Emerging markets via the ASX - Eureka Report article
The Australian dollar has fallen 10% in recent weeks, leading to unhedged shares in emerging markets rebound about 2.3% since July 1. This is hardly enough to have investors packing for an extended holiday in the French Riviera, although it is nice to see one growth asset class providing reasonable returns after a dismal time in investment markets.
This 'Close up' article takes a look at the iShares Emerging Markets Exchange Traded Fund (ETF). Similar to an index fund, an Exchange Traded Fund is an instrument that aims to mirror a particularly index, in this case the Morgan Stanley Capital International (MSCI) Index. The MSCI is key indicator of global markets. The MSCI EM (emerging markets) is a "sub-set" of the MSCI which, as you would expect, indexes emerging markets.
The key difference between and ETF and an index fund is that the ETF is listed on the stock exchange. In practice this means the fees for ETFs are cheaper than index funds but the price of the fund can be much more volatile, reflecting how prices move on a public exchange.
You can buy ETFs as you would usually trade shares, through either a discount or full-service broker. The stock code for the iShares Emerging Markets ETF is IEM.
What are emerging markets?
Emerging markets are those with developing economies. Examples of these economies include the BRIC economies (Brazil, Russia, India and China). The expectation is that these economies are still very volatile but with the capacity to grow at a higher rate than developed economies, and provide investors with higher returns. This fits in with the conventional investment that risk and reward are related. Emerging Markets exposure offers higher potential returns with greater risk (volatility).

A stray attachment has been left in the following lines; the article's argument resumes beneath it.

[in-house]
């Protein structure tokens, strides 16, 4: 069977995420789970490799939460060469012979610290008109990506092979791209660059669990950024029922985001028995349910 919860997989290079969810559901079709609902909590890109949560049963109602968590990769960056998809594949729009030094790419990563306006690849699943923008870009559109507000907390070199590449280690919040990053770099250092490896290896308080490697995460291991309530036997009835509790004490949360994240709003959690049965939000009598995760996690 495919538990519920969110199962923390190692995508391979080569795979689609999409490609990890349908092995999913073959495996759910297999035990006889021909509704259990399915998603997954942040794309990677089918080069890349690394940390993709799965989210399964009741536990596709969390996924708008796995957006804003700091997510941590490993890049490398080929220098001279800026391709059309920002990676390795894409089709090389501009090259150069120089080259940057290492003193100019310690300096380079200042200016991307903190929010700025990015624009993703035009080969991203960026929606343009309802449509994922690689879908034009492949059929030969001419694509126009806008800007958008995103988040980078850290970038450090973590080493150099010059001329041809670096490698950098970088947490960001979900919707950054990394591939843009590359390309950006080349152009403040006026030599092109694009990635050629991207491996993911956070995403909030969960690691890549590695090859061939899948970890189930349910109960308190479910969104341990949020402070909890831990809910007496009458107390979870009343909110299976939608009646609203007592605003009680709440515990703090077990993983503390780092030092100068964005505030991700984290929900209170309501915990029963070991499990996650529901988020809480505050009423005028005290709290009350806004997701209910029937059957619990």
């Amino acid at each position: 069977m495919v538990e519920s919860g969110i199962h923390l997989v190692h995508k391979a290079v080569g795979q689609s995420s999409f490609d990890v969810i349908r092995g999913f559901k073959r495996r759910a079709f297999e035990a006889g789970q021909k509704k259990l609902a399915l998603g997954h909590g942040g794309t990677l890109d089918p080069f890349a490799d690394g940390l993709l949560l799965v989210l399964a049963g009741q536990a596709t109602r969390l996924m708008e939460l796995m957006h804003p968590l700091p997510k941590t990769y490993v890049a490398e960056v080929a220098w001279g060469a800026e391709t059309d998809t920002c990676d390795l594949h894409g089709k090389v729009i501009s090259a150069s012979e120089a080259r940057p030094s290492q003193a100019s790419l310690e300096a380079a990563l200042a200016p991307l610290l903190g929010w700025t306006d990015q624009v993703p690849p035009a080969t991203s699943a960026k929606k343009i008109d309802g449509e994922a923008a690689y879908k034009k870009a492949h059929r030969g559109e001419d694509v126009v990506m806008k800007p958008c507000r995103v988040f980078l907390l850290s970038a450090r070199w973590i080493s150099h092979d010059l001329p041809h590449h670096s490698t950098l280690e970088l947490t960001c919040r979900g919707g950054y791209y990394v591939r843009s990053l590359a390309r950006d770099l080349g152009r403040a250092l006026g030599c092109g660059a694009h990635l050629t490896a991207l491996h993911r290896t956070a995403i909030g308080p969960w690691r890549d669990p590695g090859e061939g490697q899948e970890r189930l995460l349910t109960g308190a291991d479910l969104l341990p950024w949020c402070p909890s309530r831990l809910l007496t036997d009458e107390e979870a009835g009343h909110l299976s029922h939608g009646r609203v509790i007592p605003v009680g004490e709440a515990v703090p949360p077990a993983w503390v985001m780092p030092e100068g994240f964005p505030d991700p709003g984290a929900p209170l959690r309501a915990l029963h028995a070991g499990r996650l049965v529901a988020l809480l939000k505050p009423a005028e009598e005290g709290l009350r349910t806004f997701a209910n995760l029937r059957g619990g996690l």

Emerging markets performance
To the end of July 2008, Australian shares have provided an average return (as measured by the ASX 300 index) of 8.7% a year over three years and 14.39% a year over five years. Over the same period, emerging markets shares (as measured by the MSCI Emerging Markets Index) have provided a return of 14.31% a year over three years and 18.02% a year over five years. This demonstrates that over this three and five-year period, there has been a "premium" for investing in emerging markets.
It is worth keeping in mind that this premium is not risk-free: the expectation is that emerging markets exposure is more volatile and therefore would underperform developed markets over some periods.
The iShares Emerging Markets ETF has been listed in the US since April 7, 2003. To March 31, 2008, it has provided an average annual return of 22.49% in Australian dollar terms (that is, for an Australian investor).
The iShares Emerging Markets ETF has been listed in the US since April 7, 2003. To June 30, 2008 (just over five years), it reported an average annual return of 20.66% in Australian dollar terms (ie, for an Australian investor). The actual underlying investments had provided a return of 32.11% in US-dollar terms, with the appreciation of the Australian currency reducing the return for Australian investors.
Emerging markets are subject to political, economic and legal risks. Consider China: its government is a communist dictatorship and its legal system and property rights are far less certain that in a developed economy. In fact, most Chinese companies are majority government-owned. This offers investors far less certainty when compared to an investment in a developed economy.
Whenever you invest overseas, the question is always whether or not to "hedge" currency movements. As explained in a previous article (see Careful how you hedge your bets), my preference is for currency unhedged exposure. These reasons for this include:
The iShares Emerging Markets trust is unhedged.